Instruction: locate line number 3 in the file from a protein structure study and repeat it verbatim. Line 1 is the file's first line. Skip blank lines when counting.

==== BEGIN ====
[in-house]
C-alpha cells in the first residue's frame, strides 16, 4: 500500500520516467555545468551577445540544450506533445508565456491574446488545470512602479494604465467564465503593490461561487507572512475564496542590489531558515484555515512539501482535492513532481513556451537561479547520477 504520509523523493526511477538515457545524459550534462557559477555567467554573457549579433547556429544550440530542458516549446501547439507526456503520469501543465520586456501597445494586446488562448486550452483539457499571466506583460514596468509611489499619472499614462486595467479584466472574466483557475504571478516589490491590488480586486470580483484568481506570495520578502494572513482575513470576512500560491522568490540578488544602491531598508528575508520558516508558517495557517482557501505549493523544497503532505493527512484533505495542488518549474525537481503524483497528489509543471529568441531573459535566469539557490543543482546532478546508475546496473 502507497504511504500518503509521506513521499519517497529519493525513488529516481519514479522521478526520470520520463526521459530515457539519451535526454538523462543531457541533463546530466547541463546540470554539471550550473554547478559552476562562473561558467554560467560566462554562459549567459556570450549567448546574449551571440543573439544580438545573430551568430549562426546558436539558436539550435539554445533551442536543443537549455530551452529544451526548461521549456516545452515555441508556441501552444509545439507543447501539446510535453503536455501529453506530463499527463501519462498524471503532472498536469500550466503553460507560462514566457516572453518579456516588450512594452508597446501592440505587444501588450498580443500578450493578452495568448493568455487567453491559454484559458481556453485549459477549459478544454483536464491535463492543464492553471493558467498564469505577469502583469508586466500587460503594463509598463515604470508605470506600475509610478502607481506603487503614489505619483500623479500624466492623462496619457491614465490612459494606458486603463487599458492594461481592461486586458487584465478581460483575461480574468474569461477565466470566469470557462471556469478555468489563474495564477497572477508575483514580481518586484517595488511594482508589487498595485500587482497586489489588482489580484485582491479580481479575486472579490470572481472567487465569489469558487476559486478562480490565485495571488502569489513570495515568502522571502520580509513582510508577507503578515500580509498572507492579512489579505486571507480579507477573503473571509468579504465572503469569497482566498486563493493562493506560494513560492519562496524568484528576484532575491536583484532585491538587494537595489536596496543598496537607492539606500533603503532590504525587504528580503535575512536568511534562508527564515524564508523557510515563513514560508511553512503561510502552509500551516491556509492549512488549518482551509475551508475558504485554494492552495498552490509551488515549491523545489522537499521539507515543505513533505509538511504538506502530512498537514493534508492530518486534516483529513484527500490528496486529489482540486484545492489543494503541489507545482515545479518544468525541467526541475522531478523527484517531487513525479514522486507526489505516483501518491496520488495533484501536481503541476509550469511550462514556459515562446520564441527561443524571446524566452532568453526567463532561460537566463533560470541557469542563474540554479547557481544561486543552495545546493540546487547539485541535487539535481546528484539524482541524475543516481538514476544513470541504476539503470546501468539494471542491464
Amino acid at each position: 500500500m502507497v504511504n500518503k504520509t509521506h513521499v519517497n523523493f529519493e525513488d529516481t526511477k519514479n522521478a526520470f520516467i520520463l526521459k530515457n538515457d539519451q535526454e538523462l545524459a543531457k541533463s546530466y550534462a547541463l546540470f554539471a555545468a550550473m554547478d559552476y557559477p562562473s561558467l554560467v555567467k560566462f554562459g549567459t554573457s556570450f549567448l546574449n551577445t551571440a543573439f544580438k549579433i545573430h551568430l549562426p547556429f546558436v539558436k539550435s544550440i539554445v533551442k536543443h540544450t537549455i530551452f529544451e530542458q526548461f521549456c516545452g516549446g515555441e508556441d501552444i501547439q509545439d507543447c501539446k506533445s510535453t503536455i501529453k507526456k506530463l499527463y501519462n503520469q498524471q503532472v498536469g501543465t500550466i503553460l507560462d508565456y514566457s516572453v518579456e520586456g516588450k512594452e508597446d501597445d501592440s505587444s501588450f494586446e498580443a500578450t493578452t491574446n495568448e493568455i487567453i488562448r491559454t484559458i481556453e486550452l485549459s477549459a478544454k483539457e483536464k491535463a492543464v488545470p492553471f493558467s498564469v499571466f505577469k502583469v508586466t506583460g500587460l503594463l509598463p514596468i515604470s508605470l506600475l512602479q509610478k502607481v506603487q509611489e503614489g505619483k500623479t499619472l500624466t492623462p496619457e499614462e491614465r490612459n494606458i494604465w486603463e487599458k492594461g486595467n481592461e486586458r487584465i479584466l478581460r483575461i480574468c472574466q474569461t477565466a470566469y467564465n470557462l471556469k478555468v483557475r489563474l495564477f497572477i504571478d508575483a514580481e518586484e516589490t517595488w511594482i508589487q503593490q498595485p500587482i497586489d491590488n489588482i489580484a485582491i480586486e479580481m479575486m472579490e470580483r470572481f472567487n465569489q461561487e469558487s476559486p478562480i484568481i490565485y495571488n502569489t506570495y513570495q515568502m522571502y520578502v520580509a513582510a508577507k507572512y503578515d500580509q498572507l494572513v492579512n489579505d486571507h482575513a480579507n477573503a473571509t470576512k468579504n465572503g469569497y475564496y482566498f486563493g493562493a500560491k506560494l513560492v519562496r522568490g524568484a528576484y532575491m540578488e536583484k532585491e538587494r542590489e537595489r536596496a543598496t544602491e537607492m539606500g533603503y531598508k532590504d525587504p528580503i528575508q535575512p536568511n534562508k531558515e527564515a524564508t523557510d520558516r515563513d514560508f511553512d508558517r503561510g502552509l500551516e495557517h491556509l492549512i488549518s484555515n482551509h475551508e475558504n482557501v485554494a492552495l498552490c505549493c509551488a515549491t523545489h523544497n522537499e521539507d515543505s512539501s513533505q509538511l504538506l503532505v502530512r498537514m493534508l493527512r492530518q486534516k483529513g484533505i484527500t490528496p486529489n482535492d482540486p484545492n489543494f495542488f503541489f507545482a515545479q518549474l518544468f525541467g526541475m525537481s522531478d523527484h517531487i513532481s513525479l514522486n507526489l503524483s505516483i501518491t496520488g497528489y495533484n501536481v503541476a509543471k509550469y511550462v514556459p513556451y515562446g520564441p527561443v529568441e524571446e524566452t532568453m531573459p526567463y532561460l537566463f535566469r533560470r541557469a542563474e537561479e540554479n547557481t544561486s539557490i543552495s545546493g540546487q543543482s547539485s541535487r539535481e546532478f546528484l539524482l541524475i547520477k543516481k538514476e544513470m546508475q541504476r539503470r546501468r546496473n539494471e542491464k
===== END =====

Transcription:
Amino acid at each position: 500500500m502507497v504511504n500518503k504520509t509521506h513521499v519517497n523523493f529519493e525513488d529516481t526511477k519514479n522521478a526520470f520516467i520520463l526521459k530515457n538515457d539519451q535526454e538523462l545524459a543531457k541533463s546530466y550534462a547541463l546540470f554539471a555545468a550550473m554547478d559552476y557559477p562562473s561558467l554560467v555567467k560566462f554562459g549567459t554573457s556570450f549567448l546574449n551577445t551571440a543573439f544580438k549579433i545573430h551568430l549562426p547556429f546558436v539558436k539550435s544550440i539554445v533551442k536543443h540544450t537549455i530551452f529544451e530542458q526548461f521549456c516545452g516549446g515555441e508556441d501552444i501547439q509545439d507543447c501539446k506533445s510535453t503536455i501529453k507526456k506530463l499527463y501519462n503520469q498524471q503532472v498536469g501543465t500550466i503553460l507560462d508565456y514566457s516572453v518579456e520586456g516588450k512594452e508597446d501597445d501592440s505587444s501588450f494586446e498580443a500578450t493578452t491574446n495568448e493568455i487567453i488562448r491559454t484559458i481556453e486550452l485549459s477549459a478544454k483539457e483536464k491535463a492543464v488545470p492553471f493558467s498564469v499571466f505577469k502583469v508586466t506583460g500587460l503594463l509598463p514596468i515604470s508605470l506600475l512602479q509610478k502607481v506603487q509611489e503614489g505619483k500623479t499619472l500624466t492623462p496619457e499614462e491614465r490612459n494606458i494604465w486603463e487599458k492594461g486595467n481592461e486586458r487584465i479584466l478581460r483575461i480574468c472574466q474569461t477565466a470566469y467564465n470557462l471556469k478555468v483557475r489563474l495564477f497572477i504571478d508575483a514580481e518586484e516589490t517595488w511594482i508589487q503593490q498595485p500587482i497586489d491590488n489588482i489580484a485582491i480586486e479580481m479575486m472579490e470580483r470572481f472567487n465569489q461561487e469558487s476559486p478562480i484568481i490565485y495571488n502569489t506570495y513570495q515568502m522571502y520578502v520580509a513582510a508577507k507572512y503578515d500580509q498572507l494572513v492579512n489579505d486571507h482575513a480579507n477573503a473571509t470576512k468579504n465572503g469569497y475564496y482566498f486563493g493562493a500560491k506560494l513560492v519562496r522568490g524568484a528576484y532575491m540578488e536583484k532585491e538587494r542590489e537595489r536596496a543598496t544602491e537607492m539606500g533603503y531598508k532590504d525587504p528580503i528575508q535575512p536568511n534562508k531558515e527564515a524564508t523557510d520558516r515563513d514560508f511553512d508558517r503561510g502552509l500551516e495557517h491556509l492549512i488549518s484555515n482551509h475551508e475558504n482557501v485554494a492552495l498552490c505549493c509551488a515549491t523545489h523544497n522537499e521539507d515543505s512539501s513533505q509538511l504538506l503532505v502530512r498537514m493534508l493527512r492530518q486534516k483529513g484533505i484527500t490528496p486529489n482535492d482540486p484545492n489543494f495542488f503541489f507545482a515545479q518549474l518544468f525541467g526541475m525537481s522531478d523527484h517531487i513532481s513525479l514522486n507526489l503524483s505516483i501518491t496520488g497528489y495533484n501536481v503541476a509543471k509550469y511550462v514556459p513556451y515562446g520564441p527561443v529568441e524571446e524566452t532568453m531573459p526567463y532561460l537566463f535566469r533560470r541557469a542563474e537561479e540554479n547557481t544561486s539557490i543552495s545546493g540546487q543543482s547539485s541535487r539535481e546532478f546528484l539524482l541524475i547520477k543516481k538514476e544513470m546508475q541504476r539503470r546501468r546496473n539494471e542491464k